WWDC is now very, very near. Only a little bit more than a weekend before things kick off. Very exciting!

Also — a note regarding this issue’s sponsor. This was so unexpected — but so, so very kind. His point is spot on. Putting together Swift Weekly Brief time and time again is something I’m very happy to do, and it is a real pleasure to be able to support the Swift community this way.

But it isn’t always glamorous, so don’t take things for granted.

Thank you, Paul! ❤️

Enjoy WWDC everyone, and looking forward to a hopefully jam-packed issue in two weeks!

News and community

Dave Verwer and Sven A. Schmidt announced the Swift Package Index, “the place to find Swift packages”.

Paul Hudson put together a repository with an overview of everything that is being organized around WWDC in our community.

Kaitlin Mahar announced the release of the MongoDB Swift driver v1.0! 🥳

Commits and pull requests

Slava Pestov wrote a thread about Robert Widmann’s work on improving incremental builds.

Proposals in review

SSWG-0013: Swift AWS Lambda Runtime is under review.

Many modern systems have client components like iOS, macOS or watchOS applications as well as server components that those clients interact with. Serverless functions are often the easiest and most efficient way for client application developers to extend their applications into the cloud.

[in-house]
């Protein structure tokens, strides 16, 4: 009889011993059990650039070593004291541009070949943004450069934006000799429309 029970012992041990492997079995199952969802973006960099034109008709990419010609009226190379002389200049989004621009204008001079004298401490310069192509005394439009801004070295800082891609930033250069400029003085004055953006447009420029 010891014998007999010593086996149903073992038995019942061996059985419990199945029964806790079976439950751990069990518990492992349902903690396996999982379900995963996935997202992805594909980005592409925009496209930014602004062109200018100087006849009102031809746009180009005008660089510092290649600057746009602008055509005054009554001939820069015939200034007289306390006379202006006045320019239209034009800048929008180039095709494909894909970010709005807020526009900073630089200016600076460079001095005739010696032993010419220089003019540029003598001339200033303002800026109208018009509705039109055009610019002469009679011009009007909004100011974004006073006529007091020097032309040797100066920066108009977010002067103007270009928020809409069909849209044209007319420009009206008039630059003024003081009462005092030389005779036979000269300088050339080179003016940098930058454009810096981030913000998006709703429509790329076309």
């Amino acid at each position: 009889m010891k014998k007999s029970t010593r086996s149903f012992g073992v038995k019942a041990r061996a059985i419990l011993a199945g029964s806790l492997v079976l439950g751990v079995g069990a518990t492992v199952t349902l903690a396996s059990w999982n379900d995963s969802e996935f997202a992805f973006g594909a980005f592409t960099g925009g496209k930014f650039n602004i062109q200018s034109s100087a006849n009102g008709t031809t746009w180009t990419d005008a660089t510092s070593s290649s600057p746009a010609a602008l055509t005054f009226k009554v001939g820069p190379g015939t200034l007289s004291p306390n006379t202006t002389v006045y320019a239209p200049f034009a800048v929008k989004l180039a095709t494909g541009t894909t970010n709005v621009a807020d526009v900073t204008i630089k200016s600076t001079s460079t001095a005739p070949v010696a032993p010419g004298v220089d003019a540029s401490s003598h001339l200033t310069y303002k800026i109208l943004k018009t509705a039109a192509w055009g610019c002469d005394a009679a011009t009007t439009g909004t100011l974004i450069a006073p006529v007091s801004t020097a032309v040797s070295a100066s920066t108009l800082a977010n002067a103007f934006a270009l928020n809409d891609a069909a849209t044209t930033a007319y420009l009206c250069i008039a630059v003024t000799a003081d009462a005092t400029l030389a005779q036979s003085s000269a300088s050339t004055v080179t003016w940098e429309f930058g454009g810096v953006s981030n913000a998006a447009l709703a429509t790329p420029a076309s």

Serverless functions are increasingly becoming a popular choice for running event-driven or otherwise ad-hoc compute tasks in the cloud. They power mission critical microservices and data intensive workloads. In many cases, serverless functions allow developers to more easily scale and control compute costs given their on-demand nature.

When using serverless functions, attention must be given to resource utilization as it directly impacts the costs of the system. This is where Swift shines! With its low memory footprint, deterministic performance, and quick start time, Swift is a fantastic match for the serverless functions architecture.

Combine this with Swift’s developer friendliness, expressiveness, and emphasis on safety, and we have a solution that is great for developers at all skill levels, scalable, and cost effective.

SSWG-0014: Swift Backtrace is under review.

Printing backtraces when applications crash is a critical component in diagnostics of real-world production issues on the Server.

When applications crash on the Server, it is desired for the crash information to be captured and printed along side the application logs so that log aggregation tools (e.g. Splunk) could include the crash information and used for alerting and further analysis offline.

At this point of time, Swift does not print crash backtraces when compiled in release mode on Linux. This means that Swift server applications can crash silently making the operation of such applications difficult.

Swift Forums

Guy Brooker pitched a proposal for static thread safety.

One of the principal goals of Swift is “to make writing and maintaining correct programs easier for the developer”. Swift has gone a long way to eliminate many common errors found in other programming languages through static type checking, ensuring safe memory access. The free for all in C where anything and everything was possible by casting pointers to different data types is thankfully over.